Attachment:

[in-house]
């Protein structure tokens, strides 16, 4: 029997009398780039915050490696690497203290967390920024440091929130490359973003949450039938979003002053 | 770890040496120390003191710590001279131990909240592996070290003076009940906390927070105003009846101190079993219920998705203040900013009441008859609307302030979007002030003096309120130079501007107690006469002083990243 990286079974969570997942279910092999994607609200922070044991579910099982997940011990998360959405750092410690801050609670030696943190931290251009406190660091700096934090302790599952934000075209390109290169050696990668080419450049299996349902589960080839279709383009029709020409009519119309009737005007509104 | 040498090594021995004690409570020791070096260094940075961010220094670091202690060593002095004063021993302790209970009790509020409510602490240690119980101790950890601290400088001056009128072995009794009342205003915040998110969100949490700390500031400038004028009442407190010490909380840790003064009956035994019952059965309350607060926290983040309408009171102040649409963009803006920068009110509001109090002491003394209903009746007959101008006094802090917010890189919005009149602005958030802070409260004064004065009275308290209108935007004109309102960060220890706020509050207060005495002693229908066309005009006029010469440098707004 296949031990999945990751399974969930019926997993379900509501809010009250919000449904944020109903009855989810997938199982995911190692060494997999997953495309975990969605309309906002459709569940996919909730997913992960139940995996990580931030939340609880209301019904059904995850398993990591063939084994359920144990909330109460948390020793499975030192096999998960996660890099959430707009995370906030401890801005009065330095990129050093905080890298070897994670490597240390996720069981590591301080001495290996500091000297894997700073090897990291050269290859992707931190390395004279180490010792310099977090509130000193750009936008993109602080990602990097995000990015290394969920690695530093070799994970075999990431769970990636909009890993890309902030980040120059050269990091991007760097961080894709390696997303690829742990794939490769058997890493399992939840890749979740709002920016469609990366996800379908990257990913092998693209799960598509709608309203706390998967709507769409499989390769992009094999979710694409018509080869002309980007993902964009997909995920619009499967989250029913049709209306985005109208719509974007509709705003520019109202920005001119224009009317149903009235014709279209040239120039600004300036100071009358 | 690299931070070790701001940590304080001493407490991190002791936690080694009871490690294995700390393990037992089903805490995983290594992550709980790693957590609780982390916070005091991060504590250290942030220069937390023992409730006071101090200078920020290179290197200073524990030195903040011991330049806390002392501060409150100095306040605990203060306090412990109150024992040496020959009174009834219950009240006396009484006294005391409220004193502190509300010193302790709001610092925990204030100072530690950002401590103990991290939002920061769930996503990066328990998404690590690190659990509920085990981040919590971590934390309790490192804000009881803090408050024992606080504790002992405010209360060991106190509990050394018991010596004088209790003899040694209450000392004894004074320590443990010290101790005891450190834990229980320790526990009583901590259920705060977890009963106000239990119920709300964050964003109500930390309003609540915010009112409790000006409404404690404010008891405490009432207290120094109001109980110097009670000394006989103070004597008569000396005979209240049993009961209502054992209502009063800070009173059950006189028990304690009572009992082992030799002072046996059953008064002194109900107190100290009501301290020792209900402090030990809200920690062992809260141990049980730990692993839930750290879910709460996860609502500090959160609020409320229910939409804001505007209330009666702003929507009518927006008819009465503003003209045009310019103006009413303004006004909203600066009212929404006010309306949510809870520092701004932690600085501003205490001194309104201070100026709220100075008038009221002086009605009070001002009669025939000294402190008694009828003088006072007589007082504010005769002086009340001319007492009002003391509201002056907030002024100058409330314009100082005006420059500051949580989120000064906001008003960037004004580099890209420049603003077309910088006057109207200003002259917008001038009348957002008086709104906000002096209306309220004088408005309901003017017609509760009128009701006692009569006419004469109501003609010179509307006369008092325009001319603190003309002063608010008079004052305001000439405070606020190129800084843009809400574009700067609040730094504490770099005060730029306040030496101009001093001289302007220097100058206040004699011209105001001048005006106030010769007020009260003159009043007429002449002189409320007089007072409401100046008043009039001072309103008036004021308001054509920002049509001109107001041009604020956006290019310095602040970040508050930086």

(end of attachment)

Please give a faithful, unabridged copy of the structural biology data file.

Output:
[in-house]
């Protein structure tokens, strides 16, 4: 029997009398780039915050490696690497203290967390920024440091929130490359973003949450039938979003002053 | 770890040496120390003191710590001279131990909240592996070290003076009940906390927070105003009846101190079993219920998705203040900013009441008859609307302030979007002030003096309120130079501007107690006469002083990243 990286079974969570997942279910092999994607609200922070044991579910099982997940011990998360959405750092410690801050609670030696943190931290251009406190660091700096934090302790599952934000075209390109290169050696990668080419450049299996349902589960080839279709383009029709020409009519119309009737005007509104 | 040498090594021995004690409570020791070096260094940075961010220094670091202690060593002095004063021993302790209970009790509020409510602490240690119980101790950890601290400088001056009128072995009794009342205003915040998110969100949490700390500031400038004028009442407190010490909380840790003064009956035994019952059965309350607060926290983040309408009171102040649409963009803006920068009110509001109090002491003394209903009746007959101008006094802090917010890189919005009149602005958030802070409260004064004065009275308290209108935007004109309102960060220890706020509050207060005495002693229908066309005009006029010469440098707004 296949031990999945990751399974969930019926997993379900509501809010009250919000449904944020109903009855989810997938199982995911190692060494997999997953495309975990969605309309906002459709569940996919909730997913992960139940995996990580931030939340609880209301019904059904995850398993990591063939084994359920144990909330109460948390020793499975030192096999998960996660890099959430707009995370906030401890801005009065330095990129050093905080890298070897994670490597240390996720069981590591301080001495290996500091000297894997700073090897990291050269290859992707931190390395004279180490010792310099977090509130000193750009936008993109602080990602990097995000990015290394969920690695530093070799994970075999990431769970990636909009890993890309902030980040120059050269990091991007760097961080894709390696997303690829742990794939490769058997890493399992939840890749979740709002920016469609990366996800379908990257990913092998693209799960598509709608309203706390998967709507769409499989390769992009094999979710694409018509080869002309980007993902964009997909995920619009499967989250029913049709209306985005109208719509974007509709705003520019109202920005001119224009009317149903009235014709279209040239120039600004300036100071009358 | 690299931070070790701001940590304080001493407490991190002791936690080694009871490690294995700390393990037992089903805490995983290594992550709980790693957590609780982390916070005091991060504590250290942030220069937390023992409730006071101090200078920020290179290197200073524990030195903040011991330049806390002392501060409150100095306040605990203060306090412990109150024992040496020959009174009834219950009240006396009484006294005391409220004193502190509300010193302790709001610092925990204030100072530690950002401590103990991290939002920061769930996503990066328990998404690590690190659990509920085990981040919590971590934390309790490192804000009881803090408050024992606080504790002992405010209360060991106190509990050394018991010596004088209790003899040694209450000392004894004074320590443990010290101790005891450190834990229980320790526990009583901590259920705060977890009963106000239990119920709300964050964003109500930390309003609540915010009112409790000006409404404690404010008891405490009432207290120094109001109980110097009670000394006989103070004597008569000396005979209240049993009961209502054992209502009063800070009173059950006189028990304690009572009992082992030799002072046996059953008064002194109900107190100290009501301290020792209900402090030990809200920690062992809260141990049980730990692993839930750290879910709460996860609502500090959160609020409320229910939409804001505007209330009666702003929507009518927006008819009465503003003209045009310019103006009413303004006004909203600066009212929404006010309306949510809870520092701004932690600085501003205490001194309104201070100026709220100075008038009221002086009605009070001002009669025939000294402190008694009828003088006072007589007082504010005769002086009340001319007492009002003391509201002056907030002024100058409330314009100082005006420059500051949580989120000064906001008003960037004004580099890209420049603003077309910088006057109207200003002259917008001038009348957002008086709104906000002096209306309220004088408005309901003017017609509760009128009701006692009569006419004469109501003609010179509307006369008092325009001319603190003309002063608010008079004052305001000439405070606020190129800084843009809400574009700067609040730094504490770099005060730029306040030496101009001093001289302007220097100058206040004699011209105001001048005006106030010769007020009260003159009043007429002449002189409320007089007072409401100046008043009039001072309103008036004021308001054509920002049509001109107001041009604020956006290019310095602040970040508050930086």